Moral Rights In The Context Of Copyright Law In South Africa

INTRODUCTION

In simple terms, a “copyright” is a form of intellectual property right that grants the creator of an original work (“the author“), the legal and exclusive right to the use and distribution of the work (in return for compensation for the author’s intellectual efforts). In this sense, a copyright can be said to be an economic right.

A “moral right” in the context of copyright law, on the other hand, is rather a personal right which attaches to the author, allowing the author to receive the appropriate credit when his/her work is used and it also dictates, to an extent, the way in which an author’s work is treated by others.

In South Africa, copyright law is regulated in terms of the Copyright Act, No. 98 of 1978 (as amended) (“the Act“), and is administered by the Companies and Intellectual Property Commission, as a branch of the Department of Trade and Industry. In terms of the Act, nine classes of works are eligible for copyright protection and they include literary works, musical works, artistic works, cinematograph films, sound recordings, programme-carrying signals, broadcasts, published editions and computer programs.

 

THE CONCEPT OF MORAL RIGHTS

Section 20 of the Act creates a legal obligation to give credit to works of an author and not to treat it in a derogatory way, and further defines a moral right as a protected right that applies to literary, musical and artistic works, cinematograph films and computer programmes (but excludes sound recordings, broadcasts and published editions) (“work/s”). At its heart, a moral right consists of the right to paternity and the right to integrity of the author’s work. The right to paternity allows the author to claim authorship of the work, whereas the right to integrity allows the author to object to any distortion, mutilation or modification of the author’s work to the extent that any such distortion, mutilation or modification would be prejudicial to the author’s honour or reputation. In other words, if the author reasonably feels that making certain changes in or to his/her works would undermine his/her creative intent or “vision” embodied in those works, he/she can prevent that change from being made, regardless of any economic rights that another person may own in that same work by virtue of a license or copyright.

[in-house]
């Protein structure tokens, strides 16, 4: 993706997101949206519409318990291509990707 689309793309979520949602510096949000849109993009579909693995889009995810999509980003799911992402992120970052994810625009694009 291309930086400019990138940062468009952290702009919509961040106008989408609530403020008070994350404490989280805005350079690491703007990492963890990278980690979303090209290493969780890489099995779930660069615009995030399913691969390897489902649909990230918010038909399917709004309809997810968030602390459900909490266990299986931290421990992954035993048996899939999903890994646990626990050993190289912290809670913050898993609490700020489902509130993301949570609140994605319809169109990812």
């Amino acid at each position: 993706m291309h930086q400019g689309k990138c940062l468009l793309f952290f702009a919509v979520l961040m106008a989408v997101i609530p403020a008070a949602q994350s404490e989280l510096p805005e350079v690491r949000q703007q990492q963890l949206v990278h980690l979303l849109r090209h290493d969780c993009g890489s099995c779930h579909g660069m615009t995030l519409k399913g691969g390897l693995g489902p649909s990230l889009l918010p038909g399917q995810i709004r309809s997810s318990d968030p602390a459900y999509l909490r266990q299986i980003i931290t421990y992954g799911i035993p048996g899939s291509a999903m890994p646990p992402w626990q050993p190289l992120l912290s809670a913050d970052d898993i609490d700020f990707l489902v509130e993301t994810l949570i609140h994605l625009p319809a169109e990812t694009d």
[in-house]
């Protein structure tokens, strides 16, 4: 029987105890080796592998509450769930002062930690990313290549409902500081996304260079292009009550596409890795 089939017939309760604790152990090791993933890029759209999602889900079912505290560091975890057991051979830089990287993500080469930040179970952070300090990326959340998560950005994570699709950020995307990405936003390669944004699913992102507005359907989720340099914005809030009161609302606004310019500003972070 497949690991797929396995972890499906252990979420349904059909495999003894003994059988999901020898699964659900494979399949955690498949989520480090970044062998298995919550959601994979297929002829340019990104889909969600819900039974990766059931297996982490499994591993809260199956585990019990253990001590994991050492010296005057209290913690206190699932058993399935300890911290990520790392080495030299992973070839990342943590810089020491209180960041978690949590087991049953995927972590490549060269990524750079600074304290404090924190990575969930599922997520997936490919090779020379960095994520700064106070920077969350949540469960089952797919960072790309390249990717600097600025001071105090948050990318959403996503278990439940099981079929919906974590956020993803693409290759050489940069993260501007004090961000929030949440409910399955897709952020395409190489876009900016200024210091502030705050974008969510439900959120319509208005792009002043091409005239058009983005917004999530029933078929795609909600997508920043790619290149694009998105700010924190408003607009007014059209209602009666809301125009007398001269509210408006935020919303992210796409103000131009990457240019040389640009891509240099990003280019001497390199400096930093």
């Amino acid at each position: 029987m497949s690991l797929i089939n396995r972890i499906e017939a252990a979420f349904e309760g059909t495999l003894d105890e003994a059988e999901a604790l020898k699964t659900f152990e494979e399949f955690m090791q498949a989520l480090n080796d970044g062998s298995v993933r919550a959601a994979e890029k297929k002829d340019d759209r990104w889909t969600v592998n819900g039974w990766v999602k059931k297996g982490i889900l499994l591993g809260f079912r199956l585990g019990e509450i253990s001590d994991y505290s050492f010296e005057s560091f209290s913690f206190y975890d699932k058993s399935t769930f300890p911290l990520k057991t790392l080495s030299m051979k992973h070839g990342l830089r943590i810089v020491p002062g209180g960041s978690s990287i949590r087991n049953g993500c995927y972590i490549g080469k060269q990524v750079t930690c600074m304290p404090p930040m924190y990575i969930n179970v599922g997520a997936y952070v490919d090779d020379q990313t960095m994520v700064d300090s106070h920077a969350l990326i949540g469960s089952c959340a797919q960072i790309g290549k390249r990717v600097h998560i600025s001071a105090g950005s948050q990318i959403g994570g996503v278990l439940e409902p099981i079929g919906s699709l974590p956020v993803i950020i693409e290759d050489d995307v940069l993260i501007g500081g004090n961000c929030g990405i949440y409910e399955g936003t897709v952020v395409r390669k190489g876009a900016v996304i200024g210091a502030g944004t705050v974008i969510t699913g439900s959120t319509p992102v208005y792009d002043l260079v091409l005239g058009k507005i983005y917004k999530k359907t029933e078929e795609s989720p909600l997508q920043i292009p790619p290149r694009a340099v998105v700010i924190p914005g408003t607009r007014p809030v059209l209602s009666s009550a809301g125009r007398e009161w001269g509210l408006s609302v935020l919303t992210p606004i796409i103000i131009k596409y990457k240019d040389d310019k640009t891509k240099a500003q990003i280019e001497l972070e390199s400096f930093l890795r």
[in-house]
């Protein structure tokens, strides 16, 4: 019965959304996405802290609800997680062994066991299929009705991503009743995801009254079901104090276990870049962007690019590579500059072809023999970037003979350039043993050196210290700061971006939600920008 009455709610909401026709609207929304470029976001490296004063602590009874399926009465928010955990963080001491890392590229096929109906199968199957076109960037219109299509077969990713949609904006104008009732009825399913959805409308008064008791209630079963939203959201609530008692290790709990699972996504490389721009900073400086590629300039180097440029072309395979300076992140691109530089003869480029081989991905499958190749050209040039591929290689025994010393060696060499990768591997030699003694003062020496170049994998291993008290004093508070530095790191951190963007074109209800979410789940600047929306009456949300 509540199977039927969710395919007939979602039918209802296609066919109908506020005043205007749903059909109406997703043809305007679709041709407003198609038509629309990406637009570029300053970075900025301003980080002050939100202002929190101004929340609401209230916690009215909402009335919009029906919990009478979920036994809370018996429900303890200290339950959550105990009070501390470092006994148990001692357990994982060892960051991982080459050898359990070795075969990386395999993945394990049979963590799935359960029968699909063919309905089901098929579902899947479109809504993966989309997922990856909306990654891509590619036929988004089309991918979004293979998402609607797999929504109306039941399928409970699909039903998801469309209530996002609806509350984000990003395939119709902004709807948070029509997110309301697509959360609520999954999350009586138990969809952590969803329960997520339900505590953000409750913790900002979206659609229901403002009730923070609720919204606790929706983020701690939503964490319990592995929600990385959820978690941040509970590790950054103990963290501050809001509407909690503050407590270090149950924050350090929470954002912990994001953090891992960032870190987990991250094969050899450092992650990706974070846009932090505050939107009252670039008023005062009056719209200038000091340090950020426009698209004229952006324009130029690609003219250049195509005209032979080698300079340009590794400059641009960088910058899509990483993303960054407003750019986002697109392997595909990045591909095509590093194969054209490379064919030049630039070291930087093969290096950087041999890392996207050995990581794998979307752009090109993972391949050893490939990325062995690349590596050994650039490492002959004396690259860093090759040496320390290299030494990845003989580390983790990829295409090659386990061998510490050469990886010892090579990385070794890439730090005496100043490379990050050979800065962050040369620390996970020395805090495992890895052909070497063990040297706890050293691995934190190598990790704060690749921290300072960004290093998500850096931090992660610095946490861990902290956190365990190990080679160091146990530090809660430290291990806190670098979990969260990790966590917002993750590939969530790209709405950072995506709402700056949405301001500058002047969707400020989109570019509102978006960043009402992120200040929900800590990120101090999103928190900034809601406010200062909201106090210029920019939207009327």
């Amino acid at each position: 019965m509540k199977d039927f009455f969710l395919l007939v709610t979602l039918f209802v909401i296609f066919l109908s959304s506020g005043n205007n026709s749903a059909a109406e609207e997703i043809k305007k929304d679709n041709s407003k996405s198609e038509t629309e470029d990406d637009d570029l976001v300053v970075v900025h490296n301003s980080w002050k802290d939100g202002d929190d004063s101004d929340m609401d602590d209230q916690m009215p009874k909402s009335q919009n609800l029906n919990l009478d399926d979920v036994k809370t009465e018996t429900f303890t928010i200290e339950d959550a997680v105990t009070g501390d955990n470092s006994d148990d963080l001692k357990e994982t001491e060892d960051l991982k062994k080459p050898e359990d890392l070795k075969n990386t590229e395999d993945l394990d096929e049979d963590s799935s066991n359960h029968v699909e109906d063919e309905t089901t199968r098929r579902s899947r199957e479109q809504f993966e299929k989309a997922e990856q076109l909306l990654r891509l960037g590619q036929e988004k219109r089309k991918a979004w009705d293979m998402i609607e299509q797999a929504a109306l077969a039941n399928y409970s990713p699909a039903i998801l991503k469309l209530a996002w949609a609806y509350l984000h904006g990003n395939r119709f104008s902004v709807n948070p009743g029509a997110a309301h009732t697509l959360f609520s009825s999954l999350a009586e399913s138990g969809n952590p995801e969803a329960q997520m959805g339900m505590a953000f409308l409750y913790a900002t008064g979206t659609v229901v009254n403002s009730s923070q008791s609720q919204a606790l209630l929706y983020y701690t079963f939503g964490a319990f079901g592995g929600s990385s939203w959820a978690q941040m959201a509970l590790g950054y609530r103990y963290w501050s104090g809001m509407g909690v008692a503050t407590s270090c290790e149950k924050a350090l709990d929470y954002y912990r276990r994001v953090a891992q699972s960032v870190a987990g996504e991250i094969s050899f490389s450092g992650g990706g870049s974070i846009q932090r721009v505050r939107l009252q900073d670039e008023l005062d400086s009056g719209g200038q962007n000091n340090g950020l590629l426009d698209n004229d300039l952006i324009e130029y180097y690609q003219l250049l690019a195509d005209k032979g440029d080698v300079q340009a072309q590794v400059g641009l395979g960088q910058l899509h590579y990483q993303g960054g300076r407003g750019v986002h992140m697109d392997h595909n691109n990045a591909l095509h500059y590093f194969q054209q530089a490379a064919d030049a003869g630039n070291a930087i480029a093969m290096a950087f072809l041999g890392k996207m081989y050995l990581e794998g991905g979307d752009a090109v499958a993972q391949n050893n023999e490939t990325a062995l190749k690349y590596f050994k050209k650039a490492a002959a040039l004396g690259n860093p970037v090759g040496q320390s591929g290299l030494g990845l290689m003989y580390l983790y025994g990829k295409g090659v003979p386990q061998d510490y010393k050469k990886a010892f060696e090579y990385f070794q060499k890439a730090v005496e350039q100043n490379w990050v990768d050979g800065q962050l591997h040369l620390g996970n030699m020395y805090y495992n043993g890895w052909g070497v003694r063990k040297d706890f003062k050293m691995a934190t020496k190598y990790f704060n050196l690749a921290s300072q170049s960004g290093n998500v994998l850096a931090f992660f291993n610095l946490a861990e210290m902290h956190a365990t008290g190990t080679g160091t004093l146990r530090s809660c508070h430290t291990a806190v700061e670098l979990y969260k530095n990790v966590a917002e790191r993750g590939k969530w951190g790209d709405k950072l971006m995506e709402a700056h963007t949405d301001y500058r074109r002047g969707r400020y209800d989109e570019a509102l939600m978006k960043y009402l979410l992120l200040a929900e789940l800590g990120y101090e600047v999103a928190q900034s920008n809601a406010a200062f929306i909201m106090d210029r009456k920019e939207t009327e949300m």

An author’s moral rights to his/her works are, however, qualified by the economic interests which a copyright seeks to protect, and section 20 of the Act further provides that an author may not object to modifications to his/her works which are absolutely necessary for the commercial exploitation of those works.

It is important to bear in mind that a moral right can only subsist in the above works if such works enjoy copyright in South Africa in the first place.

 

WAIVER AND TRANSFERABILITY OF MORAL RIGHTS

Just like many personal rights, moral rights can be waived by the author and the author can choose not to enforce them. No formalities are prescribed in the Act for the waiver of moral rights, although good practice dictates that any waivers of moral rights be reduced to writing.

Whereas copyrights are freely transferrable, a moral right attaches to the author throughout the author’s lifetime and terminates upon his/her death (or in the case of an author which is a corporate entity, the dissolution of that entity) and cannot be transferred. What is interesting in this regard is that an assignment of copyright leaves the author’s moral rights unaffected and in many instances, the holder of the copyright will still be required to obtain the necessary waivers from the author. In other words, no matter who gets to exploit the economic rights being the subject matter of the copyright, the author will still have the right to be named and given recognition for his/her work (unless he/she waives such right).

 

INFRINGEMENT, ENFORCEMENT AND REMEDIES

A moral right could be infringed by, for example, not properly attributing the work of the author, or treating it in such a manner so as to lower the reputation or dignity of the author. Given the closely related nature of copyright and the moral rights that subsist in the copyright, the statutory remedies which apply to an infringement of copyright would also apply to an infringement of an author’s moral rights. The Act provides for a claim for damages or the imposition of an interdict. These statutory remedies are complemented by common law remedies to the extent that any conduct that violates the dignity and reputation of the author can give rise to a similar claim for damages or an interdict to curtail the infringement.

 

CONCLUSION

Authors in South Africa enjoy a reasonable measure of protection regarding the intellectual products of their labours. South Africans have, however, been slow to enforce these rights and to date, there have been very few reported cases dealing with this area of law. Perhaps the reason why moral rights are so rarely asserted are, firstly, it is a fairly unknown concept in South Africa, and secondly, many commercial agreements governing the use of intellectual property will often include a waiver of the moral rights of the author.

Should you have any queries concerning your business and its use of its own intellectual property and that of others, please feel free to contact us – we would be glad to assist you.

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